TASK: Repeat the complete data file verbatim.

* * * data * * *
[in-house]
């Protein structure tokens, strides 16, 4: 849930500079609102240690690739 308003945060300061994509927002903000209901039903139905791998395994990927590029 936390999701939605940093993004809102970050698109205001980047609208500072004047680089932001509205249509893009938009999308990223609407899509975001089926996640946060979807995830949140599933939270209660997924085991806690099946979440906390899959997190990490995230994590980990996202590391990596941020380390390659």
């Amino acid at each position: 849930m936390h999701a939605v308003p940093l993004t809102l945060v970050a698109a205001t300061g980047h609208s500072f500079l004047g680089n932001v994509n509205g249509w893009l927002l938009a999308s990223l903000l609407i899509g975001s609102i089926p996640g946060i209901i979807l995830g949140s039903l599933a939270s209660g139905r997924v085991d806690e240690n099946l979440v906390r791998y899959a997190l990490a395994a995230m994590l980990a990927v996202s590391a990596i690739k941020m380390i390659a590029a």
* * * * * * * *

[in-house]
């Protein structure tokens, strides 16, 4: 849930500079609102240690690739 308003945060300061994509927002903000209901039903139905791998395994990927590029 936390999701939605940093993004809102970050698109205001980047609208500072004047680089932001509205249509893009938009999308990223609407899509975001089926996640946060979807995830949140599933939270209660997924085991806690099946979440906390899959997190990490995230994590980990996202590391990596941020380390390659």
């Amino acid at each position: 849930m936390h999701a939605v308003p940093l993004t809102l945060v970050a698109a205001t300061g980047h609208s500072f500079l004047g680089n932001v994509n509205g249509w893009l927002l938009a999308s990223l903000l609407i899509g975001s609102i089926p996640g946060i209901i979807l995830g949140s039903l599933a939270s209660g139905r997924v085991d806690e240690n099946l979440v906390r791998y899959a997190l990490a395994a995230m994590l980990a990927v996202s590391a990596i690739k941020m380390i390659a590029a």